Church, Reception or Both
Start off by establishing exactly how many wedding reception attendees will fit your budget and the locale. It's generally considered good form to invite people to both the ceremony and the reception, rather than the ceremony alone. However, a few couples elect to invite a smaller pool of friends and family members to the reception. This is usually due to budget constraints or the size of the reception hall.
Enlist the aid of a trusted friend or family member to help you tactfully create a reception attendee list. This can be tricky as well as time-consuming, so buy pads and pens, break out some snacks and make a fun night of it. You're in for the long haul!
Buy Pre-made or Make Your Own?
Creative types will have a blast creating their own personalized wedding reception invitations. If this describes you, keep in mind that your options are virtually limitless. Investigate different paper types and weights (bear in mind that the heavier weight the paper, the more expensive it will be). Textured paper, foils, glued bows and unique folds can lend a personal touch.
Even if you will be hand-creating the covers of your invitations, make sure the information inside is professionally printed. You can use a computer printer for this purpose, but if you do, make sure the quality of the printing is excellent. You should never skimp on this part of your wedding reception invitation. If you have doubts, visit your local print shop owner; he or she will have great deals for you, and probably some great paper- and font-choice tips as well.
Your other option is, of course, to buy your wedding reception invitations. Search online or scout out your local wedding supply shop for options.
Make sure you make or buy five to ten percent more invitations than you plan to use. This will cover accidentally damaged invitations, as well as any last-minute mailings.
It's What's Inside That Counts
The most important part of your wedding reception invitation is the information it contains. Embellishments are fine, but be sure to clearly print all pertinent information centered in the middle on the inside of the invitation. You will want to include:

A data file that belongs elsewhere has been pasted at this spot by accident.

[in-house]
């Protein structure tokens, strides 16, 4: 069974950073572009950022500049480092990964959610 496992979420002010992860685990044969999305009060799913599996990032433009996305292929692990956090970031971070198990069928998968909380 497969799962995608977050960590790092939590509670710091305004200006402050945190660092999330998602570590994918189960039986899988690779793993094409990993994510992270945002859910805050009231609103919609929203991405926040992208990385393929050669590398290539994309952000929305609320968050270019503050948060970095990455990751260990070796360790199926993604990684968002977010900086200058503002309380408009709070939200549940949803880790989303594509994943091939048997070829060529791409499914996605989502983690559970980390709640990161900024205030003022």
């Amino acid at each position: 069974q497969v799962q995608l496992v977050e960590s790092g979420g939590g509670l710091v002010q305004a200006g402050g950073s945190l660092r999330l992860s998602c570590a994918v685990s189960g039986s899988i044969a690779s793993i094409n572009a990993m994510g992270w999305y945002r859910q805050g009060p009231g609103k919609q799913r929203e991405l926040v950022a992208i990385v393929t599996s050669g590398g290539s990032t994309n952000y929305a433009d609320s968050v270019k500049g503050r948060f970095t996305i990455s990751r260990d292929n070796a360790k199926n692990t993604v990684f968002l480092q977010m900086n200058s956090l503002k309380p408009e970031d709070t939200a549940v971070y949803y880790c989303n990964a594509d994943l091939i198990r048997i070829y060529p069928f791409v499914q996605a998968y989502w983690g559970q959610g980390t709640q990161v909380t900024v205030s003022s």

- Your name and your fiance's name
- The date, time and location of the wedding ceremony
- The time and location of the reception
- Directions to the reception hall from the ceremony location
It is also helpful to enclose a small map of the surrounding area. Print a cell phone number on the bottom of the map so that attendees can call if they get lost en route. You might want to ask your mother or another willing person to be the contact individual, since you will be busy getting from the wedding location to the ceremony yourself.
A brief poem on the opposite (left-hand) side from the informational print adds a nice touch. Ask friends, visit your local library or look on line for special words that will fit the occasion.
An absolute must in any wedding reception invitation is the RSVP card. Request a response at least a month before the wedding date. Be considerate and include a small, stamped envelope as well. Most pre-ordered invitations will include an envelope for each invitation; otherwise, buy these separately.
When to Order; When to Send
Different wedding supply vendors have different lead times. Check with your vendor for this information. In general, you will want to receive your blank invitations three months in advance of the wedding reception so that you can have them addressed, mailed and to your guests with two months to spare before the big day. Allow more of a lead time if your wedding hall insists on an exact head count or if it is a very formal locale. Some brides might want more time than that to prepare; if so, order sooner and send sooner.
Above all, enjoy the process! You are making a memory that will last you -- and your guests -- a lifetime.